But by September 2009, Arun Kumar is removed from the case. A new CBI team takes over, based in Dehradun and Lucknow, with AGL Kaul as the investigating officer. Within 15 days, critical changes appear in the case: From post-mortem evidence, new weapon of offence, and cleaning up of crime scene. Finally CBI files a closure report, naming Rajesh as the main suspect, but unable to prove it: “Critical gaps in circumstantial evidence, “absence of clear-cut motive” and “incomplete understanding of sequence of events”. The three domestic workers, however, are absolved. The Talwars file a protest petition, challenging each finding of the report and asking for further investigation. The consequence? Charges are framed against the Talwars and Nupur, who has not been an accused, now becomes one.

June 11,2012-November 12, 2013, CBI COURT

What happens when doctors do not agree with each other, change their statements and get “subjective” instead of scientific? Dr Sunil Dohre, a public health specialist called on to do Aarushi’s post-mortem, has changed his take on Aarushi’s post-mortem five times from May 2008 to September 2009. And he fails to explain why from “abnormalities detected” in genitals he changed his take to vagina as “abnormally expanded”. Or why he never wrote about golf club or scalpel injuries in the post-mortem. According to Dr R.K. Sharma, former head of forensic science, AIIMS, neither golf clubs nor scalpels can cause such injuries. ”Scalpel is such a small instrument, it can only cut skin layer by layer. Not deep wound like cutting a carotid artery,” he says.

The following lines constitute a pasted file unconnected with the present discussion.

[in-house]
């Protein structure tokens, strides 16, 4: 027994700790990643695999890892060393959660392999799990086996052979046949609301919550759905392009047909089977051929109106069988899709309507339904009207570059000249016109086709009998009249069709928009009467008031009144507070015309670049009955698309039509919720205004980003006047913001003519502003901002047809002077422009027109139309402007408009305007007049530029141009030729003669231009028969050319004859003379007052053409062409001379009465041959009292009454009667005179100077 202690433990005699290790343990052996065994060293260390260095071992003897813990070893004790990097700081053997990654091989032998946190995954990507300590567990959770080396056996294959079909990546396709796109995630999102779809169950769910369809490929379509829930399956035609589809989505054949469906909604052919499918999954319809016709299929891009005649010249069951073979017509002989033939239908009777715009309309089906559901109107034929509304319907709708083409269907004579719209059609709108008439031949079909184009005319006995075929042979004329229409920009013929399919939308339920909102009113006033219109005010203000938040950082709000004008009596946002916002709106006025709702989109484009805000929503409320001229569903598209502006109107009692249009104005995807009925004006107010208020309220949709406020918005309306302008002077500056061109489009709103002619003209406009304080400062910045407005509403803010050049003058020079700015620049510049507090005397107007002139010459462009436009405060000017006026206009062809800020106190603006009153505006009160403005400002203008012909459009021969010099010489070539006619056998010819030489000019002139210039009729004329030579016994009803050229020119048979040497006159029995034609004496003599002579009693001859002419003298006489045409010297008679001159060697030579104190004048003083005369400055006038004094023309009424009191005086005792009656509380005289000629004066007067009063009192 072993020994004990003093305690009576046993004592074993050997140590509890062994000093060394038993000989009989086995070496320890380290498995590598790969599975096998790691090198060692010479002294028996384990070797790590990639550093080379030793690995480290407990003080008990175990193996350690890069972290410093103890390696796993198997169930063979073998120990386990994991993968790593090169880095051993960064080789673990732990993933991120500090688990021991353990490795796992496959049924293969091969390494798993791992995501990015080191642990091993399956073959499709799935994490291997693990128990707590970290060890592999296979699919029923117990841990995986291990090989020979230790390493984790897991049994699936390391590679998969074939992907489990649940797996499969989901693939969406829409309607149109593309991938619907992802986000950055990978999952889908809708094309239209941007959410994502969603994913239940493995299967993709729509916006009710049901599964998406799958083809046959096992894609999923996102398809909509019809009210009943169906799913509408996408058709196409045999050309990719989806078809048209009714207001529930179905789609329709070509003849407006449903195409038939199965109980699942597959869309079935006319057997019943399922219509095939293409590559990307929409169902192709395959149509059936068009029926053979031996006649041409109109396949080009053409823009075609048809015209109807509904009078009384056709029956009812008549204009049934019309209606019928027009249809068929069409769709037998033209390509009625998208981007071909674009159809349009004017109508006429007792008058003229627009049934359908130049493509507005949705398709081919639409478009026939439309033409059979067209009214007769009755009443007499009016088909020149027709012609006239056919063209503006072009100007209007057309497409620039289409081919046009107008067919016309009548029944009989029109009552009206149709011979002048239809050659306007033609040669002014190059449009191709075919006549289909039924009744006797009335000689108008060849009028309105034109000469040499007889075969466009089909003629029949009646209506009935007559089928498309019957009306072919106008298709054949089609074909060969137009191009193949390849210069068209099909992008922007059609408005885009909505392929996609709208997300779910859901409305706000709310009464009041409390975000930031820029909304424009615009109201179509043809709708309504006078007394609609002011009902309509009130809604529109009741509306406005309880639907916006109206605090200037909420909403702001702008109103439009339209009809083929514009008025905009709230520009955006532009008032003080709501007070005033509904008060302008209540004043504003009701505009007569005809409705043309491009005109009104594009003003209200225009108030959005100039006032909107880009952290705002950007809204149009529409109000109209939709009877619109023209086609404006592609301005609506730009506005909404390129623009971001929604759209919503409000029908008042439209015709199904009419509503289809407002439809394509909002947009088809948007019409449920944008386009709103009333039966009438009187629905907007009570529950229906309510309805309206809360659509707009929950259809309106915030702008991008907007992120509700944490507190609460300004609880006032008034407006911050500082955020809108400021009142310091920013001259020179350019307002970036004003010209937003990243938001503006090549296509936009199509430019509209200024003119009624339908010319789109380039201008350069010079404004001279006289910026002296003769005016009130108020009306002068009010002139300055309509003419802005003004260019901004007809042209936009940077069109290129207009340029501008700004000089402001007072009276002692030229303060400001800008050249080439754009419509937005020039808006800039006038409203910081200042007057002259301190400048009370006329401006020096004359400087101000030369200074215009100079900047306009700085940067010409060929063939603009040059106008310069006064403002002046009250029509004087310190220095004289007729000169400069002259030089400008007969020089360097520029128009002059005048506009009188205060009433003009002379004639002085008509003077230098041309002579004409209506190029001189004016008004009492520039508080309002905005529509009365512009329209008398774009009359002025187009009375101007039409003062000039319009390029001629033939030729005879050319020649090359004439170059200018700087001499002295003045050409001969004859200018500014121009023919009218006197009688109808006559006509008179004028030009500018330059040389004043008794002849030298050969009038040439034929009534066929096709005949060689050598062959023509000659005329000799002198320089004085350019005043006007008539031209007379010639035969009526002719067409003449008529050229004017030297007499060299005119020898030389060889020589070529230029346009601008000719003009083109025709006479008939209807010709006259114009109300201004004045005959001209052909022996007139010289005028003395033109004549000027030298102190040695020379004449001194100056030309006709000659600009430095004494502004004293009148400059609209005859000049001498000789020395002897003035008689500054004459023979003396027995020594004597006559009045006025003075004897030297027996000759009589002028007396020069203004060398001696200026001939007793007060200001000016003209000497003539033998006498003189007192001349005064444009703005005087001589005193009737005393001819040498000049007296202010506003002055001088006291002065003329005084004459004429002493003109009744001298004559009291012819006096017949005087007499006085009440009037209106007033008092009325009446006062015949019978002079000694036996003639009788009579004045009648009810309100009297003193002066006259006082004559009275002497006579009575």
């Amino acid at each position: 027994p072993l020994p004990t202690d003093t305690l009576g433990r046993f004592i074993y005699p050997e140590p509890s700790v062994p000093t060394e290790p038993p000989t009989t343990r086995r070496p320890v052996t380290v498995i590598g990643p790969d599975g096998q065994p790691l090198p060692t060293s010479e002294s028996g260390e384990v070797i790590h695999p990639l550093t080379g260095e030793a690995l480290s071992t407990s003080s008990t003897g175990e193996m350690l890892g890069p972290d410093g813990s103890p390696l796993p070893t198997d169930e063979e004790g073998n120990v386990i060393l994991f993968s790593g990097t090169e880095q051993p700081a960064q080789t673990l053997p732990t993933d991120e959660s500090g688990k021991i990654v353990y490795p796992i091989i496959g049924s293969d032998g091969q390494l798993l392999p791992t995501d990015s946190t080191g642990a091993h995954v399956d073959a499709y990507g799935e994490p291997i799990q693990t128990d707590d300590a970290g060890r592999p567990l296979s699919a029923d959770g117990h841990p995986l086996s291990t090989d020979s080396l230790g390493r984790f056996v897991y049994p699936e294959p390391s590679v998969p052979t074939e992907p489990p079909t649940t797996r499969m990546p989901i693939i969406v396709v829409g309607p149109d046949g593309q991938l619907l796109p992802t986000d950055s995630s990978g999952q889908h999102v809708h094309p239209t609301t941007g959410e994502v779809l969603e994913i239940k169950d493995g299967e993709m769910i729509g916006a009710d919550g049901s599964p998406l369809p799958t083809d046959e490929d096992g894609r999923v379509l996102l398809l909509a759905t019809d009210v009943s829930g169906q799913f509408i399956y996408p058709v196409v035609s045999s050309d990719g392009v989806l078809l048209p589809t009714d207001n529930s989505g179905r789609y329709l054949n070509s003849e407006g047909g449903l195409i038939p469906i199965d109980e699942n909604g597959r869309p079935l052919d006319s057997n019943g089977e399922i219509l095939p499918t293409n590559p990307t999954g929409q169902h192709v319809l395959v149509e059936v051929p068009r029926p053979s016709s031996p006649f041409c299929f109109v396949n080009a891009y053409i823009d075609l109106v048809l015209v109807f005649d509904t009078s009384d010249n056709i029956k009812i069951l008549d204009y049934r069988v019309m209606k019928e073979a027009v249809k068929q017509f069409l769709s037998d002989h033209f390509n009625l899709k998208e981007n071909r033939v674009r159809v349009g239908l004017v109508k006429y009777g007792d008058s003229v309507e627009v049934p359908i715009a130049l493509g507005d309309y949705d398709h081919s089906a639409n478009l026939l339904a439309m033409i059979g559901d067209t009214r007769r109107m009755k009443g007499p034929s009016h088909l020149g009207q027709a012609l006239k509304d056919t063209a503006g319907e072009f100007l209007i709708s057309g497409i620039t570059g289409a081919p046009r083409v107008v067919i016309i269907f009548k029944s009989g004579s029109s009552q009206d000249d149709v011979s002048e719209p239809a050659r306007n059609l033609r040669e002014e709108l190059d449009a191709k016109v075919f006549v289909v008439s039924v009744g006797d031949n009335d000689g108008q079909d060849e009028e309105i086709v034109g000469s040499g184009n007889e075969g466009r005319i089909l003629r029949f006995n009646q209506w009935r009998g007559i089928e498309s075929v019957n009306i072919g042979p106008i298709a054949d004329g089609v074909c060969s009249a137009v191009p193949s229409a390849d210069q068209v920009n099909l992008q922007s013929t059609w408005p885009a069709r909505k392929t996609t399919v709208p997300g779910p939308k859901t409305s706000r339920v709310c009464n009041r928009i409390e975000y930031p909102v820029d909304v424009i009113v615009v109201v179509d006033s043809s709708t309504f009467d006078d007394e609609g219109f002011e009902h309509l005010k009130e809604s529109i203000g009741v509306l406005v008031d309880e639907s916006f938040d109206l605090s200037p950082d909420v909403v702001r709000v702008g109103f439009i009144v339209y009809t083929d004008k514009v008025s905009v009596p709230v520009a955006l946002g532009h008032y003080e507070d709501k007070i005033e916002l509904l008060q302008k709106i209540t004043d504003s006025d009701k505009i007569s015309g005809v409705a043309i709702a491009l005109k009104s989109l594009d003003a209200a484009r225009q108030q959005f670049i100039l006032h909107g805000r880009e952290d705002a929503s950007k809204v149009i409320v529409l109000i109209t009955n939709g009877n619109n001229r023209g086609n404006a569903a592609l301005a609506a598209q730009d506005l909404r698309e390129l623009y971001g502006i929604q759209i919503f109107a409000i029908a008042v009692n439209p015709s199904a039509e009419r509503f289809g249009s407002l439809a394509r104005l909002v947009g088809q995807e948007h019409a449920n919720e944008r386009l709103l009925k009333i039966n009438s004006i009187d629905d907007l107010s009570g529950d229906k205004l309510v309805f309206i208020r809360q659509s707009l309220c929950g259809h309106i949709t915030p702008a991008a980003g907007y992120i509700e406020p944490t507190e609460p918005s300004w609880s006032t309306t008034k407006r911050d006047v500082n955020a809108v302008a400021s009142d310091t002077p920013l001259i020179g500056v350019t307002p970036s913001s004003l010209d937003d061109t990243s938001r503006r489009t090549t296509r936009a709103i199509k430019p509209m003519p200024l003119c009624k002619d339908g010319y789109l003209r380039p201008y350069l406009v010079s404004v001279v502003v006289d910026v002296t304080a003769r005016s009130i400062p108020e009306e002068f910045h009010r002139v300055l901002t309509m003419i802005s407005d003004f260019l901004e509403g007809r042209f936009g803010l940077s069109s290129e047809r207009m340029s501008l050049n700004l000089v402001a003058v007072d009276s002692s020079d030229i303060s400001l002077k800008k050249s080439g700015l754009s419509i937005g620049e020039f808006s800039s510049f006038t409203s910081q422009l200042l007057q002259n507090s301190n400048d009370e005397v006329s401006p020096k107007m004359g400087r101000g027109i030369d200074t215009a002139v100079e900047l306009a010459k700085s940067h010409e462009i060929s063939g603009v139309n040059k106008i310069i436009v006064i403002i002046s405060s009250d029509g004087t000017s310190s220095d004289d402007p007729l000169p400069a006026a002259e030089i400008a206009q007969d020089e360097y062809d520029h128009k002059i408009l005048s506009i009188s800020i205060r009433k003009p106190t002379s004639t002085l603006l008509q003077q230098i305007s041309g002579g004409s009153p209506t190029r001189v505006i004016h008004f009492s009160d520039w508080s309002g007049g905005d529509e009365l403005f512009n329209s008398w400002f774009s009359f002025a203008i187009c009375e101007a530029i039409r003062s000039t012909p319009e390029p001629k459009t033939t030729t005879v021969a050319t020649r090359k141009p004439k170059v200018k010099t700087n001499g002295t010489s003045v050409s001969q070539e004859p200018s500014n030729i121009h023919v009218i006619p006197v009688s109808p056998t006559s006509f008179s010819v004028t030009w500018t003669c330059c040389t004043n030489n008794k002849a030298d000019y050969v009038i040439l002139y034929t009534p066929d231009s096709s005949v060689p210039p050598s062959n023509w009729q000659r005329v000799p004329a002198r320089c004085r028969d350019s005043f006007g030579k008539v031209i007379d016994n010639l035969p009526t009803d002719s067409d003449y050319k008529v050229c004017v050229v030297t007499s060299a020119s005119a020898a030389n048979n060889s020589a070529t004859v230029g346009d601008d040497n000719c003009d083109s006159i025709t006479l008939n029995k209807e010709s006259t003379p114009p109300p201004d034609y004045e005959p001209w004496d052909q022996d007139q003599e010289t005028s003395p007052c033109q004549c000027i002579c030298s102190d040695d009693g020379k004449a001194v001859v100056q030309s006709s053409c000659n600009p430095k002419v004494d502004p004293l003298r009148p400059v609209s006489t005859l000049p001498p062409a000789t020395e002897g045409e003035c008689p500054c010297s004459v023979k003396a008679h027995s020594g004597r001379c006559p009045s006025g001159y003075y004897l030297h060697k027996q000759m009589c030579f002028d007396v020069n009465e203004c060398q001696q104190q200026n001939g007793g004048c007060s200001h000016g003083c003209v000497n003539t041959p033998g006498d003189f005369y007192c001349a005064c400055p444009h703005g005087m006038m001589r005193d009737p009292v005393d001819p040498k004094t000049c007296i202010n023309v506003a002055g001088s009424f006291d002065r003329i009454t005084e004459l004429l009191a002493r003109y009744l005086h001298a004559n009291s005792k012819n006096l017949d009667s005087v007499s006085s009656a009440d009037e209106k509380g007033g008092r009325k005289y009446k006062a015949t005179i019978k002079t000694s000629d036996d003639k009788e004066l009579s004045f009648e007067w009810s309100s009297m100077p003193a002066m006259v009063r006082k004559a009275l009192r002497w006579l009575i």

Dr Naresh Raj, who conducted Hemraj’s post-mortem, talks about surgical cuts on Hemraj’s neck for the first time in October 2009. But his theory, that Hemraj’s sexual organ was swollen, indicating coitus before murder, comes a year and-a-half after he did the postmortem. All his claims, he says, are based on his “experience as a married man”. Serologist S.K. Singla of CFSL of Delhi, has claimed that Aarushi’s bedroom door was ajar. Any scientific basis for this? No, just an gobservation.h Andrei Semikhodskii, Director of Medical Genomics Ltd. in London says, “I looked thoroughly at DNA reports. They have not been presented properly.”